Tuesday, February 1, 2011
I really like this mom's description of making stock. It is basically what I do.
Here are some additional notes about stock:
I have good jiggly stock in only 12-18 hours - depending on how diluted it is, whether I started with frozen bones or cooked chicken, whether it is first or second (or third?) batch... etc. I usually do try to go longer though. 24 hours is more ideal. The main thing is low low heat. A crock pot or a stock pot on top of cast iron pan will help have lower heat.
Cracking the bones helps release the marrow and minerals, any vinegar will help release minerals, and you don't need a huge amount. Just toss a little in with water and let it sit half hour or so before starting to heat. If it's already hot, and you don't have time to soak with acid, no big deal.
Once your tired of letting stock simmer, strain if desired, and drink/make soup, or save. Put in thick jars, and completely cool in fridge before freezing (if freezing) and freeze slightly tipped so you don't explode your jars. I have found that those nut jars or jars from my prepared-sauce days are thicker than mason jars, and freezing them tipped slightly makes a world of difference.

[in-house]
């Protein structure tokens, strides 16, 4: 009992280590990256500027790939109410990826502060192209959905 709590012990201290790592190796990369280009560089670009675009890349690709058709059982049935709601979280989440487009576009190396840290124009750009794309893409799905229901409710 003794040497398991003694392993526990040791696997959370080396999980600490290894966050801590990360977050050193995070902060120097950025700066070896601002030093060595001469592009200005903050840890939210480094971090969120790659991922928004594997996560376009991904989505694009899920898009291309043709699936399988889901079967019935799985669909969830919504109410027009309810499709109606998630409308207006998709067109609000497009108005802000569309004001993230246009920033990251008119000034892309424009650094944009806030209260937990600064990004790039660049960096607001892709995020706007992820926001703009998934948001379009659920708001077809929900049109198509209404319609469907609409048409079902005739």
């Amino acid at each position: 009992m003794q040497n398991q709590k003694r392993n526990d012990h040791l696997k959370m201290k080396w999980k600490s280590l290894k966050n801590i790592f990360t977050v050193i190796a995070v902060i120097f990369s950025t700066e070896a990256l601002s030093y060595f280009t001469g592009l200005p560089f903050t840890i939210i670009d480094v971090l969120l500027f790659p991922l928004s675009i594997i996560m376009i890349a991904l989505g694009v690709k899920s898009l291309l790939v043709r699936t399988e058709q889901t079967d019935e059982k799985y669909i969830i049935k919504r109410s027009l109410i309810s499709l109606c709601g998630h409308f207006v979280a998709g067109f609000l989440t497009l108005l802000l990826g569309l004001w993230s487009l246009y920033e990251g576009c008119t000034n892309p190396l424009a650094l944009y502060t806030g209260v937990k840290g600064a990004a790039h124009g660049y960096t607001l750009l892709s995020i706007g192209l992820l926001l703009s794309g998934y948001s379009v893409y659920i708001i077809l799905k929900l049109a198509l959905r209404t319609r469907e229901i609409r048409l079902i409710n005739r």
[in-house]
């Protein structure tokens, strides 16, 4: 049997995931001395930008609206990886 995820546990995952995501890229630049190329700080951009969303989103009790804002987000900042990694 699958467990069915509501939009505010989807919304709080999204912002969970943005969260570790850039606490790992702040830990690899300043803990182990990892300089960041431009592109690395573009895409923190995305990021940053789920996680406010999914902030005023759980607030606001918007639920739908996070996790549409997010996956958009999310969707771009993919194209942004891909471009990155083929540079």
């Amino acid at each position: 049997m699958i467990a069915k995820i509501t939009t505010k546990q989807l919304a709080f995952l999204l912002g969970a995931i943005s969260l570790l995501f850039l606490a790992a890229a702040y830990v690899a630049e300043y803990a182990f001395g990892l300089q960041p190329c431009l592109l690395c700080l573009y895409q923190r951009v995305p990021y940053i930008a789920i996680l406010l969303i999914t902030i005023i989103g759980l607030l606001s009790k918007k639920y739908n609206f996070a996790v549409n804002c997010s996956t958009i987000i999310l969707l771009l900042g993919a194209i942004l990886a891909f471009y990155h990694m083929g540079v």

All the mushy bits and bones that completely disintegrate can be ground up (processor) as added bonus to thicken soups or use like bullion cubes. Organ meats I didn't/couldn't sneak into main course are easily hidden in this paté. You can even use it to make gravy!
Any kind of bones will work - however, certainly better raised animals will yield more nutrients and less toxins - esp. in regards to fats. Toxins are primarily stored in fat. You can bones for really cheap (or free!) if you find the right source. The best bones are the weird ones - knucke bones, heads, feets, legs, etc. Feet are especially good for gelatin.
You can get multiple batches of stock from the same set of bones, later batches will be much weaker. You will probably want to reduce the stock after making it.
Some people flavor the broth while they make it (with dried seasonings, trimmings from other veggies, onions, carrots, garlic, etc.) Salt should be added after finished simmering. I typically don't season my stock - I just season the dish I prepare with it.
And finally - stock is the best source of calcium and other minerals. Gelatin is incredibly healing, and stock is often referred to as the "elixir of life" - Whether you are just trying to be healthier or just save money - you WANT to add stock to your daily meals.